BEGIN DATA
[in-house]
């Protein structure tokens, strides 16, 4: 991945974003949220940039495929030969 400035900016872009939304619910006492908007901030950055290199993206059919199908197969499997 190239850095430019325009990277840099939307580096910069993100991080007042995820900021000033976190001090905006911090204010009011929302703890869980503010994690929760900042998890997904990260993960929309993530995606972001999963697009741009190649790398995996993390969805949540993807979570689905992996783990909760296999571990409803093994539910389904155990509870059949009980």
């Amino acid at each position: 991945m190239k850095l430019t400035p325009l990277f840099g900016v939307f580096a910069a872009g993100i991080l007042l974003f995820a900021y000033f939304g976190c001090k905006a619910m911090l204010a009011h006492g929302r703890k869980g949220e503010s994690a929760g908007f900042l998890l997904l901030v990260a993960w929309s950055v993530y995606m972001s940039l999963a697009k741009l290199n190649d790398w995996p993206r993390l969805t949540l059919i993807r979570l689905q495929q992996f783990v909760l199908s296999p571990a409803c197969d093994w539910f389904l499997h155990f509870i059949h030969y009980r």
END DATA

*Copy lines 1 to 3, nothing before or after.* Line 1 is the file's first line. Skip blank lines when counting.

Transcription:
[in-house]
């Protein structure tokens, strides 16, 4: 991945974003949220940039495929030969 400035900016872009939304619910006492908007901030950055290199993206059919199908197969499997 190239850095430019325009990277840099939307580096910069993100991080007042995820900021000033976190001090905006911090204010009011929302703890869980503010994690929760900042998890997904990260993960929309993530995606972001999963697009741009190649790398995996993390969805949540993807979570689905992996783990909760296999571990409803093994539910389904155990509870059949009980």
């Amino acid at each position: 991945m190239k850095l430019t400035p325009l990277f840099g900016v939307f580096a910069a872009g993100i991080l007042l974003f995820a900021y000033f939304g976190c001090k905006a619910m911090l204010a009011h006492g929302r703890k869980g949220e503010s994690a929760g908007f900042l998890l997904l901030v990260a993960w929309s950055v993530y995606m972001s940039l999963a697009k741009l290199n190649d790398w995996p993206r993390l969805t949540l059919i993807r979570l689905q495929q992996f783990v909760l199908s296999p571990a409803c197969d093994w539910f389904l499997h155990f509870i059949h030969y009980r």